Permaculture Parenting: 12 Ways to Parent the Permaculture Way

Permaculture Parenting: 12 Ways to Parent the Permaculture Way

We reveal practical and philosophical examples of permaculture parenting and how to parent according to the 12 permaculture principles.

1. Observe and interact

  • Look for signals from your children about what developmental stage they are at and support them to learn what they need in this stage.
  • Observe your children’s behaviour to discover what they love and engage in these activities with them – this will facilitate greater connection and better relationships.
  • Observe your children in their difficult times, to assist them in finding their triggers and patterns so that they can learn from them.

2. Catch and store energy

  • Sleep well so that you have enough energy to play with your children.
  • Save up and treasure the good experiences you have with your children – this will help you get through the hard and uncertain times.
  • Children have a lot of stored energy – for learning, creativity, physicality – nurture and support the expression of this energy.

Permaculture Parenting

3. Obtain a yield

  • Teach children how to do something rather than doing it for them – this will result in a repeating yield over time.
  • Use their stored energy wisely (see previous permaculture parenting principle) – get them to collect and chop the firewood!
  • Recognise the unique qualities of your child and make best use of those attributes to contribute to the family.

4. Apply self-regulation and accept feedback

  • Illustrate to your children the consequences of their actions, especially their effect on other people’s feelings.
  • Teach them that choices come with responsibilities, and that decisions often have far reaching and long-term effects.
  • Examine your own expectations of your children, and whether these are putting unrealistic pressures on them.

5. Use and value renewable resources and services

  • Make meals (including your own baby food) from home-grown produce.
  • Model a sustainable lifestyle to show what you value in your life.
  • Help your children understand the difference between non-renewable (eg. fossil fuels) and renewable resources (eg. solar power).

6. Produce no waste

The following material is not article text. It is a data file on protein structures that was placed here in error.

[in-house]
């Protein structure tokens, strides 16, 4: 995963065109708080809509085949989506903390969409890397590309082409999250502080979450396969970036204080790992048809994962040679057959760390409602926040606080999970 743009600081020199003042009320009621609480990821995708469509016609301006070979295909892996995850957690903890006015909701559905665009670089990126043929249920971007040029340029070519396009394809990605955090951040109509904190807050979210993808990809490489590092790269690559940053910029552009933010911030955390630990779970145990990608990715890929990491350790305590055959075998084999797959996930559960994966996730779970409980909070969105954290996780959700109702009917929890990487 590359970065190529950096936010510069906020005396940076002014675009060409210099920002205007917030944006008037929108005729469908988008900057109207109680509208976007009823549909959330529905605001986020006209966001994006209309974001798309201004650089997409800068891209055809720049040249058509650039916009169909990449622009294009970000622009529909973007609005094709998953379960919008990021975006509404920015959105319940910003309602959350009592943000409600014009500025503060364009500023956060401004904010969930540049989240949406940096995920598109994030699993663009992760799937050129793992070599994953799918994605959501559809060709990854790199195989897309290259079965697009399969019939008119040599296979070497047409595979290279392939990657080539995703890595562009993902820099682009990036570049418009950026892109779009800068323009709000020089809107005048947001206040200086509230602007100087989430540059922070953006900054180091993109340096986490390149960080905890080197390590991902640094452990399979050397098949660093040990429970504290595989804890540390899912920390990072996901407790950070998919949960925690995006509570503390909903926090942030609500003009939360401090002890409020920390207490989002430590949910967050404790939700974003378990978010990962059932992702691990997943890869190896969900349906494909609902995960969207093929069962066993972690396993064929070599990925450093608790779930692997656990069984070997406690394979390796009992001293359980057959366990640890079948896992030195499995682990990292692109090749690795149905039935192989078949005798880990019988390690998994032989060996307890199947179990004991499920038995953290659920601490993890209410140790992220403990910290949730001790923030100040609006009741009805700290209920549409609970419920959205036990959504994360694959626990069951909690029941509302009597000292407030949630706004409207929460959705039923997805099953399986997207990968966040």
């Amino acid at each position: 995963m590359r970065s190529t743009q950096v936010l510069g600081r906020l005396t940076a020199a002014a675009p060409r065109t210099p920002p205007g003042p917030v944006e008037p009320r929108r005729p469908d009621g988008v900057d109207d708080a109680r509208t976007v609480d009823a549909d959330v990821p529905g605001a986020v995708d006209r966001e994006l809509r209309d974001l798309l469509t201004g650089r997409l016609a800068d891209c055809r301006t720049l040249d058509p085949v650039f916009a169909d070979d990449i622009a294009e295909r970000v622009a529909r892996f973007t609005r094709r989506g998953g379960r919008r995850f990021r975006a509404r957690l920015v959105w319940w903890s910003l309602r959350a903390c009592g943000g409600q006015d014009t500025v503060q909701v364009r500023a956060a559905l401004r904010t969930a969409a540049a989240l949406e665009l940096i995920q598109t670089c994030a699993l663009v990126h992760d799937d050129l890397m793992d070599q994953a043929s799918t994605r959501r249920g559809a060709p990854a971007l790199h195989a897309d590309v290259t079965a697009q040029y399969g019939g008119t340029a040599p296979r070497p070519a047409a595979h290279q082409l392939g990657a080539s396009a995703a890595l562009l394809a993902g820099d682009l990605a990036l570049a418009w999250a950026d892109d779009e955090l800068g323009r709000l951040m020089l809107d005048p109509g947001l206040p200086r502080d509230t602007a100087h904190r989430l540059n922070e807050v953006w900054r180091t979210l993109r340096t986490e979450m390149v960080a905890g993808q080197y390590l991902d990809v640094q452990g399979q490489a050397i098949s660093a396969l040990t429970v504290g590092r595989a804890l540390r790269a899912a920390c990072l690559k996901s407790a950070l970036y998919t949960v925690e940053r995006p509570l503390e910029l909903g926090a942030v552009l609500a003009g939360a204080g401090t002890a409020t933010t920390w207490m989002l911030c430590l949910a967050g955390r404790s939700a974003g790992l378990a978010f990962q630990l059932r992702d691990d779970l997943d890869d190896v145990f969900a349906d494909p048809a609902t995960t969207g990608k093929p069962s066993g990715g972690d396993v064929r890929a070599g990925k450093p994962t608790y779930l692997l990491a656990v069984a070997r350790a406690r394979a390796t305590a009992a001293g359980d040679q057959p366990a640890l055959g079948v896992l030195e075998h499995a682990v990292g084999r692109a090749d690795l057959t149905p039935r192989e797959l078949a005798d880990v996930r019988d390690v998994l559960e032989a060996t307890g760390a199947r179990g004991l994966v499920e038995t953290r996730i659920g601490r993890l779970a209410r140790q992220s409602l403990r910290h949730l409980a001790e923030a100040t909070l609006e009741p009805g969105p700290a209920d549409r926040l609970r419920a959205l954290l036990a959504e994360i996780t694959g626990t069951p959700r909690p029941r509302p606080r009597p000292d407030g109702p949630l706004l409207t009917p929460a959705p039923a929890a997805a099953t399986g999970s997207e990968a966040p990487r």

• Feed food scraps to backyard chooks or worms.
  • Model that mistakes are useful – life experiences are never a waste if they are seen as an opportunity to learn.
  • Don’t waste your energy giving yourself a hard time if you make permaculture parenting (or common parenting) mistakes.

kids in nature

7. Design from patterns to details

  • Babies often respond well to a daily pattern of sleep, feed and play.
  • Step back and look at the big picture of teenagers’ lives – don’t get caught up in the small stuff.
  • Modelling patterns of behaviour in your daily life sets up a good foundation. Then you can allow your teens to make their own choices knowing they have a solid foundation.

8. Integrate rather than segregate

  • Enjoy meals together as a family.
  • Make friends welcome in the family home.
  • Become an integral part of your local community.

9. Use small and slow solutions

  • Children will respond to gentleness (with firmness) rather than a heavy-handed approach.
  • Trust that your children will learn what they need to over time – allow the pace of development to reflect the child, not society’s expectations.
  • Provide opportunities for teens to reveal their thoughts and feelings (eg. on car trips, when working side by side or bedtime chats), rather than forcing conversations.

toddler playing in autumn leaves

10. Use and value diversity

  • Treat all children as individuals and respond to their particular needs.
  • Use the “multiple intelligences” model, where everyone in the tribe has something to offer and everyone’s strengths are equally valued.
  • Model an openness to diversity and difference in your life.

11. Use edges and value the marginal

  • Value the spirited and sensitive children – they have much to offer this world.
  • Provide measured challenges for your children that stretch their comfort zones and allow them to develop.
  • Support situations that provide managed risks for older children – give them more freedom, but within set boundaries.

12. Creatively use and respond to change

  • Recognise when your children have moved on to a different developmental stage and adjust your treatment of them accordingly.
  • Encourage resilience development by embracing all changes that happen, and all thoughts and feelings (whether “bad” or “good”).
  • Don’t expect linear progression in your children, allow the maturing process to happen at its own pace.

You can find the full version of this article in Issue #2 of Pip Magazine, which is available here.

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